Posted by: myautisticmuslimchild | July 22, 2010

PLAY SKILLS PART 3

Playing is very important for all children, they learn important social skills, gross and fine motor skills, as well as develope imaginative play. Autistic children learn to generalize their skills that they had learned previously through play.

To develop play skills and adequate time to spend playing , the care taker, parents or therapist must gradually build up the time spent playing.

Play should be geared toward the appropriate use of toys or other materials.

For example playing with a car, one may imitate the noise the car makes and show the child how to make it move. If we are using play dough, the child can be taught how to use the rolling pin to smooth out the play dough, how to use the scissor to cut it, make balls out of it; they can even learn colors playing with different colors of play dough.

It is important for the caretaker to know how to play with an autistic child, so the children can benefit from leisure activities.

Depending on the child’s ability, you may choose from moderate to difficult challenging activities.

The toys we chose should be visually interesting, and stimulating to the brain as well.

If we choose to read a book for an autistic child,it is advisable to get a colorful book, which may have different textures on different pages, and flaps to capture the child’s interest.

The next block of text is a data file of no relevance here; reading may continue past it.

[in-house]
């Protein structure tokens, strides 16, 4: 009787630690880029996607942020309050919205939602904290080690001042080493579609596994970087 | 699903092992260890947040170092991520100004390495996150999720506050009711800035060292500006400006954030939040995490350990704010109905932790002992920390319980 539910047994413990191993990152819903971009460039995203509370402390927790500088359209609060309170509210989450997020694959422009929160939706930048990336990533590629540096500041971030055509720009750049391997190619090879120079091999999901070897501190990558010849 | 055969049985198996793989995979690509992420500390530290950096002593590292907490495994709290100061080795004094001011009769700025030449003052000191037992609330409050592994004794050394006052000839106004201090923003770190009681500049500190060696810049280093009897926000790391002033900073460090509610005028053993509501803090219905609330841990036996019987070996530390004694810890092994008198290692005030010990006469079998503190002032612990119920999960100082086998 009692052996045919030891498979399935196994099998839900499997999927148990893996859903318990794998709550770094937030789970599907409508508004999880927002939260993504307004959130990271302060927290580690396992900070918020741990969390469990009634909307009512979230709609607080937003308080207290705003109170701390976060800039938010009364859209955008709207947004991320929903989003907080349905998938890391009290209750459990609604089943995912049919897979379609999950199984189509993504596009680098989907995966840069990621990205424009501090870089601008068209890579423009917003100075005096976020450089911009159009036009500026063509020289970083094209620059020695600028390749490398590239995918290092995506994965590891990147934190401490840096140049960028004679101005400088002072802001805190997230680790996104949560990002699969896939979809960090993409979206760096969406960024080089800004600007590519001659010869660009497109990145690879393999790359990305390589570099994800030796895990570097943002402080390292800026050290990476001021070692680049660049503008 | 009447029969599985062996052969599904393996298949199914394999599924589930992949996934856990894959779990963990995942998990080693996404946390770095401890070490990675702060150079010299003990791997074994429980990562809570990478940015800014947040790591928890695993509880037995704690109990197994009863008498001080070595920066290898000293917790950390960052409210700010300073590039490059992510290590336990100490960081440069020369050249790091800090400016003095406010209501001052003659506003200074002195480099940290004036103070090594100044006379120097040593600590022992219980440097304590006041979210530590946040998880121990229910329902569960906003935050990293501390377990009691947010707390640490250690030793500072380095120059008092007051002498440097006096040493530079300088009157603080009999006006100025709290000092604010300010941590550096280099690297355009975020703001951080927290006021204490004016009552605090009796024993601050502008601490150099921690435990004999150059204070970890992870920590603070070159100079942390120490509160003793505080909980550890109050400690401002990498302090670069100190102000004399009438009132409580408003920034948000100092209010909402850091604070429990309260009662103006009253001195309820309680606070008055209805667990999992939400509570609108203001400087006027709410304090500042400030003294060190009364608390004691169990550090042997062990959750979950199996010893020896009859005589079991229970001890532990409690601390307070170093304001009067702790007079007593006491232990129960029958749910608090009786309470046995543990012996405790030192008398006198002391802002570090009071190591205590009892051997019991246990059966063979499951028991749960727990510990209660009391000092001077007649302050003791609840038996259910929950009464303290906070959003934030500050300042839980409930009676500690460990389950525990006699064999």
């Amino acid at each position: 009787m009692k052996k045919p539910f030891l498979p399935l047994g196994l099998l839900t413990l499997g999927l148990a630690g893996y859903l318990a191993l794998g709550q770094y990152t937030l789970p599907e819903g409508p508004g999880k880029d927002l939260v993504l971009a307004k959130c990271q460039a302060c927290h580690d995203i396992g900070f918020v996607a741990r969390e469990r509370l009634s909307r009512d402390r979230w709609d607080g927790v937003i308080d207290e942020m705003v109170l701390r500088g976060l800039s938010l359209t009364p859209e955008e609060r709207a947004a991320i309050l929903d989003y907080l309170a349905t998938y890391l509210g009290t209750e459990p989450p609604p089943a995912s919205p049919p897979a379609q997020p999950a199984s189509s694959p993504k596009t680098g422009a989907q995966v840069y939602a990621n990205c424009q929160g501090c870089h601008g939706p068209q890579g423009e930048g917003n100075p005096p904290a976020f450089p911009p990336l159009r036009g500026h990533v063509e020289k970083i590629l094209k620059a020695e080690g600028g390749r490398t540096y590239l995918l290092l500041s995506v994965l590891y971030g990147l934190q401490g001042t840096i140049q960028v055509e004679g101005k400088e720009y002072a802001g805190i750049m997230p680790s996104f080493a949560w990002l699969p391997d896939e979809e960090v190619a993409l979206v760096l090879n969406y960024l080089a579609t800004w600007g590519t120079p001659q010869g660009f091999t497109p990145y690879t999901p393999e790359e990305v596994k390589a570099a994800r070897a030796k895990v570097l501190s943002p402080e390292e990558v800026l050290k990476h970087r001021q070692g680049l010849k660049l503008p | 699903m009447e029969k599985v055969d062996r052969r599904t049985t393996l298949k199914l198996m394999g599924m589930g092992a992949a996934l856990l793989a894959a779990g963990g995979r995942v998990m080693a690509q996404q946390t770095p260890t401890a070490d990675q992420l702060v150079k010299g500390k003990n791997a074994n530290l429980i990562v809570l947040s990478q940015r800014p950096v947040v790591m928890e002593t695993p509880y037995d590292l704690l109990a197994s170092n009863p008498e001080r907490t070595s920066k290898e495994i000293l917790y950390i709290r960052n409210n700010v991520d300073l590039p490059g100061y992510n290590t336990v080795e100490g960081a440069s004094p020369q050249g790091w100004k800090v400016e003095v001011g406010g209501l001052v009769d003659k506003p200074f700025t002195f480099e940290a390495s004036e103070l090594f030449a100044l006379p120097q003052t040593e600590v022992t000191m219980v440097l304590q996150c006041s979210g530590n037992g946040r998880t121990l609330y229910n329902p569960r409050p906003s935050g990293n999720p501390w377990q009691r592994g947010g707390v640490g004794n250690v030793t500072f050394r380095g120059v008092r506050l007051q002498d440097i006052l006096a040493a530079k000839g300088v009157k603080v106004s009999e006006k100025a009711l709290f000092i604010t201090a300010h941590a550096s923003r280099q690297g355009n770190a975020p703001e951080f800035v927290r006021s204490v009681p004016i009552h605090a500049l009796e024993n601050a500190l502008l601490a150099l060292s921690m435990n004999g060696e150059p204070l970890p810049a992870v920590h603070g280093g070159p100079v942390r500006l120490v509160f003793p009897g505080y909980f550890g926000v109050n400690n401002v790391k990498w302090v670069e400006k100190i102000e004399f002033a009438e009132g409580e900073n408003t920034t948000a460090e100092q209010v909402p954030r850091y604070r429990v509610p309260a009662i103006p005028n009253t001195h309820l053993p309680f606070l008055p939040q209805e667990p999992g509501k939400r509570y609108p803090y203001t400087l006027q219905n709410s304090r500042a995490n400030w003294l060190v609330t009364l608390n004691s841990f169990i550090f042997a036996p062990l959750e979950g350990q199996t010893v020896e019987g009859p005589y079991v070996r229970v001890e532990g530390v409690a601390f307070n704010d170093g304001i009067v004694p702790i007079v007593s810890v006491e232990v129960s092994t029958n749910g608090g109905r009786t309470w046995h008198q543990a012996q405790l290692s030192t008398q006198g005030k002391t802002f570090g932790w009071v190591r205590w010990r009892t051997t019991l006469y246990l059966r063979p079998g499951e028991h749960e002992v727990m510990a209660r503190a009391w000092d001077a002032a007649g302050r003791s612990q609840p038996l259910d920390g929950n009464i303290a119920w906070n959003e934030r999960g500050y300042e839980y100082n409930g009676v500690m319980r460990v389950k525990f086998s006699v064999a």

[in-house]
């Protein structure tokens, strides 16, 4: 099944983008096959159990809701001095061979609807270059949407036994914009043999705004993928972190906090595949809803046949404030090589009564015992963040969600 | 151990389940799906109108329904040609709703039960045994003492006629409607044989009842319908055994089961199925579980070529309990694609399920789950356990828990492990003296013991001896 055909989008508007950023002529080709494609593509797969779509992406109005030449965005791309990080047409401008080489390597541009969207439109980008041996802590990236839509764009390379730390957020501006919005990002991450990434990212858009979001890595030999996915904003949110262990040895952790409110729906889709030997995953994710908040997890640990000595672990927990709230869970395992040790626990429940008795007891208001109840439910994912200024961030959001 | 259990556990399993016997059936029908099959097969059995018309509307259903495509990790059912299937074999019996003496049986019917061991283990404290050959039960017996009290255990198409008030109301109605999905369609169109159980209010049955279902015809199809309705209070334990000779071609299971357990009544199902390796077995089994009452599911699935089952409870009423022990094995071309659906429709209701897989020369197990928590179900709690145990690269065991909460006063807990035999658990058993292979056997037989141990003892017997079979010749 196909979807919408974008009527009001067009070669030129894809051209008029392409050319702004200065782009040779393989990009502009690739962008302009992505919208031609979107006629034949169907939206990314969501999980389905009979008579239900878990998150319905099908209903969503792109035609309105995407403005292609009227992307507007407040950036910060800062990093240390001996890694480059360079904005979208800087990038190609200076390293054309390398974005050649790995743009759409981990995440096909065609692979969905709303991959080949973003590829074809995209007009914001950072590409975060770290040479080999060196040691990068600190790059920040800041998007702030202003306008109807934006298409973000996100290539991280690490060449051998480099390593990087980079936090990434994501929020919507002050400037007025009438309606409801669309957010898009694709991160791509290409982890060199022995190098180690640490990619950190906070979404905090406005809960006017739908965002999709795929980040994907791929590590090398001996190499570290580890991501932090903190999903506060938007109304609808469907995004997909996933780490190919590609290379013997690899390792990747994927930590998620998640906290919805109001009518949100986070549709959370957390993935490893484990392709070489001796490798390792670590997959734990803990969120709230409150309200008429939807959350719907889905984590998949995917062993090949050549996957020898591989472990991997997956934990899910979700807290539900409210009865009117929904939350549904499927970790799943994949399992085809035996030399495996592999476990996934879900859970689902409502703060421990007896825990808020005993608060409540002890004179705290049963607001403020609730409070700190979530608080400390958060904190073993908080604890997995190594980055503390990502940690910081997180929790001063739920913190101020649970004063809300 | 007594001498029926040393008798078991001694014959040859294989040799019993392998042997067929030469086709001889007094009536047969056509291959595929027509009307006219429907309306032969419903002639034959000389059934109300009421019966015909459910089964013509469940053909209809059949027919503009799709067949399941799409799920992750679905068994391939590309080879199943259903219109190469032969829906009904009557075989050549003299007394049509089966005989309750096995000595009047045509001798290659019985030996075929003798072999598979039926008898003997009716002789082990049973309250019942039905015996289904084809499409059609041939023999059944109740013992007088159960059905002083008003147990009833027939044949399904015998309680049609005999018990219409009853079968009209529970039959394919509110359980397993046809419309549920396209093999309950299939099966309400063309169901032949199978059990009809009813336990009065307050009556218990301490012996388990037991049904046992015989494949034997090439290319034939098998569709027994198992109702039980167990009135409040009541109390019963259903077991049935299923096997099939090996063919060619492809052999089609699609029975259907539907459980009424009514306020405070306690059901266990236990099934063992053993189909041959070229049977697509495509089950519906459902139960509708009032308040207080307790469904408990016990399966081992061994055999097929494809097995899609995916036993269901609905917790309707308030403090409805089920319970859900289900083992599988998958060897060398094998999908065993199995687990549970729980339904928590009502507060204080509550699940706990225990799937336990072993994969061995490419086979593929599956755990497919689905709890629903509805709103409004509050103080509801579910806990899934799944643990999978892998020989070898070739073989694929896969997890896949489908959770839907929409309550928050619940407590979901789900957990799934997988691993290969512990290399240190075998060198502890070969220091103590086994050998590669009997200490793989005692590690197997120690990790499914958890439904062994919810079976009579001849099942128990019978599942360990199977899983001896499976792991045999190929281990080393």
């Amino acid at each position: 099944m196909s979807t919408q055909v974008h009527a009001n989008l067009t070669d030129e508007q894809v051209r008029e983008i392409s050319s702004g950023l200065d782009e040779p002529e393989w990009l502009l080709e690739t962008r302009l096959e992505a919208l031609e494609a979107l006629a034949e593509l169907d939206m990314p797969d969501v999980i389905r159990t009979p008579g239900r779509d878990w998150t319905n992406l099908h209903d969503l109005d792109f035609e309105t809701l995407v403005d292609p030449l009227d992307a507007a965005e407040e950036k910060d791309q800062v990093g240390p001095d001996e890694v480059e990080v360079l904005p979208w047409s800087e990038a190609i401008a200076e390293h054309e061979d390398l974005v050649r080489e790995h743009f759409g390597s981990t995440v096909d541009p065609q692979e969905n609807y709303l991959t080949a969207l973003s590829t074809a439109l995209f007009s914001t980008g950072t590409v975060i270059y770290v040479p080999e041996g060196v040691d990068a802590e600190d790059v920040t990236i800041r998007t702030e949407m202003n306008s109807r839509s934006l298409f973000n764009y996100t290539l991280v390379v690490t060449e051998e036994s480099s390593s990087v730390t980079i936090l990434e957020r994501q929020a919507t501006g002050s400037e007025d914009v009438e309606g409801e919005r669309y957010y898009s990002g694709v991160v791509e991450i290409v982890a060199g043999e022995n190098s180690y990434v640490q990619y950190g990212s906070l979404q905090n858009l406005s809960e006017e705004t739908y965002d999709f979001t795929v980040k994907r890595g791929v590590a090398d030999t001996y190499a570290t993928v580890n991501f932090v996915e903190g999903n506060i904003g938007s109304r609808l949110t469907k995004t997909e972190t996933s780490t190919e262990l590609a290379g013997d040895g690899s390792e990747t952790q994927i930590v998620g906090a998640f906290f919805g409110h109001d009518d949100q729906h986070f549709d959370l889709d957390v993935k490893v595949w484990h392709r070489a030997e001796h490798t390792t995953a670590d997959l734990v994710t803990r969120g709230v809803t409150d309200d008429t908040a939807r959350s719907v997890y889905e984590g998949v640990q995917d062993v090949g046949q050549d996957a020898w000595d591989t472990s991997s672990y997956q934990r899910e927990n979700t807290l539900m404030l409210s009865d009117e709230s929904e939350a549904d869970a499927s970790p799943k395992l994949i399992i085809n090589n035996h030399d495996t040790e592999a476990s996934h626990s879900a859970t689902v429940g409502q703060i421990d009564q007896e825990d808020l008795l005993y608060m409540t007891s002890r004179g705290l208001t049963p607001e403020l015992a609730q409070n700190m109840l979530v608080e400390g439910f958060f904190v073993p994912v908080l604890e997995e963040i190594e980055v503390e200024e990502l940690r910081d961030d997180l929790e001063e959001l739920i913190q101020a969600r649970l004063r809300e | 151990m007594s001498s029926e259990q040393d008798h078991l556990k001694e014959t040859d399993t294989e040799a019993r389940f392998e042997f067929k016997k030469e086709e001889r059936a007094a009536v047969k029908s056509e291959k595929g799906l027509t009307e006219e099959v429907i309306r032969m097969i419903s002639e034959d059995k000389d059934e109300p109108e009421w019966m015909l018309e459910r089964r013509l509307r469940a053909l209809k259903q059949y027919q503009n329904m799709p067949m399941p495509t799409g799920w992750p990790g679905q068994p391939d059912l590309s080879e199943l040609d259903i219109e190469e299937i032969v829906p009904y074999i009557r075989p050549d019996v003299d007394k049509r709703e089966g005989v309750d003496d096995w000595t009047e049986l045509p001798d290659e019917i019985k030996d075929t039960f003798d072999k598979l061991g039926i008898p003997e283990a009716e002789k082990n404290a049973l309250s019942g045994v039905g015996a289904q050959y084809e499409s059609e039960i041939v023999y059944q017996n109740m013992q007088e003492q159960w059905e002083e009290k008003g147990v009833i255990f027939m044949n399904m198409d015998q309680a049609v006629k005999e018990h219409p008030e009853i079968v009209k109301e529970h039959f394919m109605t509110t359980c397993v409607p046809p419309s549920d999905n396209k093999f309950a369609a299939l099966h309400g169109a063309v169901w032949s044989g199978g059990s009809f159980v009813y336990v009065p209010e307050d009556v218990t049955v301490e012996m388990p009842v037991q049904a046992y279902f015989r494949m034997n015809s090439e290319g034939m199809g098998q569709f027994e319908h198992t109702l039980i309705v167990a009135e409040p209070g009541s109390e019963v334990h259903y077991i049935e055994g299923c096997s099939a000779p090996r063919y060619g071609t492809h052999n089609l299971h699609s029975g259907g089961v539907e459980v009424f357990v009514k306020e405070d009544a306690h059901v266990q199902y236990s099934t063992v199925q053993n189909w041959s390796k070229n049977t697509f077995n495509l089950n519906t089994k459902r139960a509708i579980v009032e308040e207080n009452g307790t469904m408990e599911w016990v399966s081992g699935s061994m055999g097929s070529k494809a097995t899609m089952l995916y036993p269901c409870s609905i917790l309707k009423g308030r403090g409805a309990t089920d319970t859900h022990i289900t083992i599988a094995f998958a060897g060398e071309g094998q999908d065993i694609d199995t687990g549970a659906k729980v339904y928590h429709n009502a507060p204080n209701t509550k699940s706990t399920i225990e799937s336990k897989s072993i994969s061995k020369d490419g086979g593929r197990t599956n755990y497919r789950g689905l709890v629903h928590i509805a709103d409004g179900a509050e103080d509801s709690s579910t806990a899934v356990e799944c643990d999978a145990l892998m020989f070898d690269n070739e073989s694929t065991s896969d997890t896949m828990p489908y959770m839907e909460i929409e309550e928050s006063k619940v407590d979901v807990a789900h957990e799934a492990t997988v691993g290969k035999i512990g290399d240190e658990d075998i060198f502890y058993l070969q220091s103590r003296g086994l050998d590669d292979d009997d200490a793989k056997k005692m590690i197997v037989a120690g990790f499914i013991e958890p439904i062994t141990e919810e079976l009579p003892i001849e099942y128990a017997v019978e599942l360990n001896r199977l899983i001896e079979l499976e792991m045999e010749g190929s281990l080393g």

If we decide to engage the child in physical play, they might like to use a swing, a trampoline or other riding toys. The use of a ball can help them develop their hand and eye coordination as well. These activities will give them an opportunity to exercise.

Sing along songs can enable the child to interact with other children, to develop a degree of following directions or commands, and learn sharing.

Allowing the child to engage in computer games can help them to develop and increase their vocabulary.

When playing with a child it is important to maintain eye contact with a child and try to reduce or even stop unwanted behavior, like flapping, biting etc.

Here are some tips for play activities for children developmental ages of 18 months to 24 months… (To find out what developmental age your child is; you may ask his therapist to do a test, or the developmental pediatrician, as well as the school psychologist.)

balls, bean bag toss, bike riding, bingo markers, books, chalk to draw, play dough, body awareness, buttons, computer games, coloring, folding, self care like hair brushing, hula hoops, jumping, lacing, legos, Mr. Potato head, musical toys, puzzles, pull toys, running, playing in sand box, water play, slide, skipping rope, song, sorting, swinging, use of tweezers, zippers.

These are only a few suggestions that you may teach your child if they are labeled as a non-verbal, low functioning autistic child.

The idea is to make learning to play fun, so the child can enjoy this time with you, or if they are alone they might be able to use their time in a productive and fun way.

Asses your child’s ability and introduce activities and toys accordingly. Do not put limitations on your child. When you expose them to a wide variety of things to learn, and have fun with, you will realize that the sky is the limit in what they can do.

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Responses

  1. PLAY SKILLS PART 3 « My Autistic Muslim Child…

    I found your entry interesting do I’ve added a Trackback to it on my weblog :)…

  2. Salam,